The Symantec Scan Engine management interface is accessible via the HTTPS protocol on for example https://hostname:8004, but the certificates are self-signed. The Symantec Scan Engine management interface however also supports signed certificates. These signed certificates can be imported via the Certificate Import Utility, but need to be in PFX/PKCS#12 format. This article demonstrates the steps that are necessary to generate a CSR (Certificate Signing Request) and how to import and convert the signed certificate for use with the Scan Engine management interface.
As noted above, the certificates used by the default Scan Engine management interface are self-signed which will cause the web-browser to generate warnings. These are some of the error messages you may encounter:
Upon reviewing the certificate you will notice that the certificate was issued to Symantec Scan Engine 5.1 and was issued by Symantec Scan Engine 5.1 and should be valid for 5 years from the date you installed Symantec Scan Engine 5.1 for Windows.
Java will also generate warning messages:
These warning messages are expected behavior and do not indicate a problem with the product. The benefit of using a signed certificate is that these type of warning messages should no longer be displayed.
Before you can generate a CSR on a machine that is running Symantec Scan Engine 5.1, you will need to obtain a copy of the OpenSSL binary (executable). To obtain information about OpenSSL you should visit the following websites:
Generating a Key Pair and CSR for an Apache Server with modssl
Shining Light Productions - Win32 OpenSSL
(At the time this document was created, the latest Win32 OpenSSL binary version is v0.9.8e Light)
After installing the Win32 binary, OpenSSL will install itself into the "C:\OpenSSL" folder. The "openssl.exe" binary can be found in the "C:\OpenSSL\bin" folder.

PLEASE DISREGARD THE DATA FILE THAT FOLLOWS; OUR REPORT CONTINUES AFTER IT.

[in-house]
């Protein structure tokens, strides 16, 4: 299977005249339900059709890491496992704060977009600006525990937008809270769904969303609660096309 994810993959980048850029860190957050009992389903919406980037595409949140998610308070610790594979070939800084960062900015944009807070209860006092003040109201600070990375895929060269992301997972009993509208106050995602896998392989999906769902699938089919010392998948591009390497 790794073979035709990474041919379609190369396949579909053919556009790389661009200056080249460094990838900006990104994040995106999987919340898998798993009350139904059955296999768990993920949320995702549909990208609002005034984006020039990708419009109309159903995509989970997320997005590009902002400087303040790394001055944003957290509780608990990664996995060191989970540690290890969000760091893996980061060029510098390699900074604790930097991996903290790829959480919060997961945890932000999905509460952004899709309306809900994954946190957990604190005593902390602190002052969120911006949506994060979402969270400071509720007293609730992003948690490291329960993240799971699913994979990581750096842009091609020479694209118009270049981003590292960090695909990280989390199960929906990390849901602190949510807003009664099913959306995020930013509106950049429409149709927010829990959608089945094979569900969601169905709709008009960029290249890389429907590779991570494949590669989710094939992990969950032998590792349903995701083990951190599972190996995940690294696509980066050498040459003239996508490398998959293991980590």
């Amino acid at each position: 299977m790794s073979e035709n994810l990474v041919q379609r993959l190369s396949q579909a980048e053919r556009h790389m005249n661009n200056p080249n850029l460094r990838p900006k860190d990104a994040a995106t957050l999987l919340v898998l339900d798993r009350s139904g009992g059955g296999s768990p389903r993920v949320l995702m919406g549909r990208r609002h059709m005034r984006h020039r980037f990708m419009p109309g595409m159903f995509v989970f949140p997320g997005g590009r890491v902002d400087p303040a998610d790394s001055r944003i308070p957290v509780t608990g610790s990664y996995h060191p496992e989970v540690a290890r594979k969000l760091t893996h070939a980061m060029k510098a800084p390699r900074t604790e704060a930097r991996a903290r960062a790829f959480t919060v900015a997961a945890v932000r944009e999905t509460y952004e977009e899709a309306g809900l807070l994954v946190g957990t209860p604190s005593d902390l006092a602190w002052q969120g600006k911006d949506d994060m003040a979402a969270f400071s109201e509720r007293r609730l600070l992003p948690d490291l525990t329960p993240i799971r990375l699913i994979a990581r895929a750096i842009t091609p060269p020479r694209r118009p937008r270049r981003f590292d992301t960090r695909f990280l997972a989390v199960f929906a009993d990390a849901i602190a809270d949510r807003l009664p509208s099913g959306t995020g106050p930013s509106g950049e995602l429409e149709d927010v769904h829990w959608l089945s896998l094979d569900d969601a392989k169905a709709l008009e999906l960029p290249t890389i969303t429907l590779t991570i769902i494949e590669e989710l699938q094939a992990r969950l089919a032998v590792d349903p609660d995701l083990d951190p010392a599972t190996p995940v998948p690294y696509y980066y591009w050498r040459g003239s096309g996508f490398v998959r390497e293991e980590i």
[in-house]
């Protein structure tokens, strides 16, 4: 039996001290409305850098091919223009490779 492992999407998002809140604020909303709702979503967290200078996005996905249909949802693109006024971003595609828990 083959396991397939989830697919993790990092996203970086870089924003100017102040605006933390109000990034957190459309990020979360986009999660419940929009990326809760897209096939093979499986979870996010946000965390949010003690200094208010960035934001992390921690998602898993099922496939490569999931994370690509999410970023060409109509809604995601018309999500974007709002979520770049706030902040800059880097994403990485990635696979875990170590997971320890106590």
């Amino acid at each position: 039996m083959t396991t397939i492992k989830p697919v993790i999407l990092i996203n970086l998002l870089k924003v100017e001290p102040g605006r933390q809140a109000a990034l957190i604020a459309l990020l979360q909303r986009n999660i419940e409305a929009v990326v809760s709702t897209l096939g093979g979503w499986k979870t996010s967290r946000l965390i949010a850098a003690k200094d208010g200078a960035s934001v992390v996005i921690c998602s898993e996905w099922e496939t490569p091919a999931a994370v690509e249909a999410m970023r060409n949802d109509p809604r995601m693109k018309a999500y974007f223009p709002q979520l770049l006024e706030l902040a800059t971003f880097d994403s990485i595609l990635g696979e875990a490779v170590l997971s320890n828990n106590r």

This binary will be used to create a private key, to generate a CSR and to combine the private key and the signed certificate into a p12-bundle that can be imported with the Scan Engine Certificate Import Utility. After installing OpenSSL, please use a command prompt (cmd.exe) to proceed to the "C:\OpenSSL\bin" folder:
In the steps below the host-name "scanengine.example.local" will be used as an example.
How to generate the private key
How to generate the CSR (Certificate Signing Request)
OPTIONAL: How to generate a self-signed certificate
After you have received the certificate or created a self-signed certificate, you will need to combine the private key and the certificate into a p12-bundle that can be imported with the Scan Engine Certificate Import Utility.
NOTE: If you used Microsoft Certificate Services to generate the certificate, ensure that the certificate is downloaded in base64 encoded format.
How to combine the private key and a certificate into a p12-bundle
NOTE: Since the name of the file provided by the third party entity may be different from what is shown in the example above, you may need to replace "scanengine.example.local.crt" with the true name of the file.
How to import the p12-bundle with the Scan Engine Certificate Import Utility
Restart the service and close and re-open your web browser
This completes the procedure. The Scan Engine server should now use the new certificate for secure communication with the Scan Engine Management Interface.
OpenSSL: The Open Source Kit for SSL/TLS
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